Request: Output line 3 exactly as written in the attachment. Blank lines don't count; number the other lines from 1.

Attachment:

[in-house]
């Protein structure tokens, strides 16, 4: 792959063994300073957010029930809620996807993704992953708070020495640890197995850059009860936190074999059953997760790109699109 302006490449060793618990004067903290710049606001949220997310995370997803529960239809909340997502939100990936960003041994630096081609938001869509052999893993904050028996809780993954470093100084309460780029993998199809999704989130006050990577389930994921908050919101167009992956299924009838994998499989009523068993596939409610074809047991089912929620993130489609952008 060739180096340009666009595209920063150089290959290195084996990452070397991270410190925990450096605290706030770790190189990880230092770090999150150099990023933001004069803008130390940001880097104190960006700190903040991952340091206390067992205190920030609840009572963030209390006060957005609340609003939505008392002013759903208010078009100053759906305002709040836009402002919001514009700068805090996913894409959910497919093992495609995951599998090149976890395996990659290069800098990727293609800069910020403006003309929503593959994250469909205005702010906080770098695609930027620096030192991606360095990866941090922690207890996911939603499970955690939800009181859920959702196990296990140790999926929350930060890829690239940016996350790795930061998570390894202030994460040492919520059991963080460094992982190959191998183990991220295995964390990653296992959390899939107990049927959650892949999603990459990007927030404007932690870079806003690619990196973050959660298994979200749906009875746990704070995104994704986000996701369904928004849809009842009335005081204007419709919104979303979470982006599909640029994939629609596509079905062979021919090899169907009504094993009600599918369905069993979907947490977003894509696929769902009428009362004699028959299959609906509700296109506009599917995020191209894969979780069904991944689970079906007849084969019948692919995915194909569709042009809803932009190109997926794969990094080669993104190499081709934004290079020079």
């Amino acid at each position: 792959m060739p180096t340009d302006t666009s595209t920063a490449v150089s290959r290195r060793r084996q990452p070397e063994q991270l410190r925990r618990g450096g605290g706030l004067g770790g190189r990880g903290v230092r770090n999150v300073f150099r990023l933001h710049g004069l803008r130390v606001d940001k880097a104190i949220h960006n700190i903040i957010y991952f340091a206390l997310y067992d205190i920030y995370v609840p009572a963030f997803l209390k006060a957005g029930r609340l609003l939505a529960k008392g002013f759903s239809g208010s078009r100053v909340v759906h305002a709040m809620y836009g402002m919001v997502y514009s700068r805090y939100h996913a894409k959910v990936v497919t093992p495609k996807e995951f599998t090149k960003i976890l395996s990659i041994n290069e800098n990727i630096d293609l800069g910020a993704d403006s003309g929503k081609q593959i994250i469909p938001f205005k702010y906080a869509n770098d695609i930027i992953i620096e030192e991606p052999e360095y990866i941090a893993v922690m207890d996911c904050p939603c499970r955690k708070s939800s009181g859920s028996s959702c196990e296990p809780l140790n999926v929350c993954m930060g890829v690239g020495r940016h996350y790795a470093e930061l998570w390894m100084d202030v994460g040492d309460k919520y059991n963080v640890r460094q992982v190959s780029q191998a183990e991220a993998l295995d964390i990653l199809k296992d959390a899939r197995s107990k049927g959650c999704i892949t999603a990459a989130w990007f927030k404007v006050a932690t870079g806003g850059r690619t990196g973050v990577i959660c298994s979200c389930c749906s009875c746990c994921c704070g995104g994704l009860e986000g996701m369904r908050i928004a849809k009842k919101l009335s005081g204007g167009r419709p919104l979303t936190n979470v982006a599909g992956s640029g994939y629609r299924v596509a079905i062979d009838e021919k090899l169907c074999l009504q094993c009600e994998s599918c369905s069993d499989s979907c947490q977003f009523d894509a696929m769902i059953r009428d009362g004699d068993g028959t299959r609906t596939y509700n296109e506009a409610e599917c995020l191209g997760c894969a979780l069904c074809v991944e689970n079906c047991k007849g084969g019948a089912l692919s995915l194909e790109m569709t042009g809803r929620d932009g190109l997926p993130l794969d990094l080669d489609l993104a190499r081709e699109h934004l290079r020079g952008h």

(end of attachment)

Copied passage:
């Amino acid at each position: 792959m060739p180096t340009d302006t666009s595209t920063a490449v150089s290959r290195r060793r084996q990452p070397e063994q991270l410190r925990r618990g450096g605290g706030l004067g770790g190189r990880g903290v230092r770090n999150v300073f150099r990023l933001h710049g004069l803008r130390v606001d940001k880097a104190i949220h960006n700190i903040i957010y991952f340091a206390l997310y067992d205190i920030y995370v609840p009572a963030f997803l209390k006060a957005g029930r609340l609003l939505a529960k008392g002013f759903s239809g208010s078009r100053v909340v759906h305002a709040m809620y836009g402002m919001v997502y514009s700068r805090y939100h996913a894409k959910v990936v497919t093992p495609k996807e995951f599998t090149k960003i976890l395996s990659i041994n290069e800098n990727i630096d293609l800069g910020a993704d403006s003309g929503k081609q593959i994250i469909p938001f205005k702010y906080a869509n770098d695609i930027i992953i620096e030192e991606p052999e360095y990866i941090a893993v922690m207890d996911c904050p939603c499970r955690k708070s939800s009181g859920s028996s959702c196990e296990p809780l140790n999926v929350c993954m930060g890829v690239g020495r940016h996350y790795a470093e930061l998570w390894m100084d202030v994460g040492d309460k919520y059991n963080v640890r460094q992982v190959s780029q191998a183990e991220a993998l295995d964390i990653l199809k296992d959390a899939r197995s107990k049927g959650c999704i892949t999603a990459a989130w990007f927030k404007v006050a932690t870079g806003g850059r690619t990196g973050v990577i959660c298994s979200c389930c749906s009875c746990c994921c704070g995104g994704l009860e986000g996701m369904r908050i928004a849809k009842k919101l009335s005081g204007g167009r419709p919104l979303t936190n979470v982006a599909g992956s640029g994939y629609r299924v596509a079905i062979d009838e021919k090899l169907c074999l009504q094993c009600e994998s599918c369905s069993d499989s979907c947490q977003f009523d894509a696929m769902i059953r009428d009362g004699d068993g028959t299959r609906t596939y509700n296109e506009a409610e599917c995020l191209g997760c894969a979780l069904c074809v991944e689970n079906c047991k007849g084969g019948a089912l692919s995915l194909e790109m569709t042009g809803r929620d932009g190109l997926p993130l794969d990094l080669d489609l993104a190499r081709e699109h934004l290079r020079g952008h």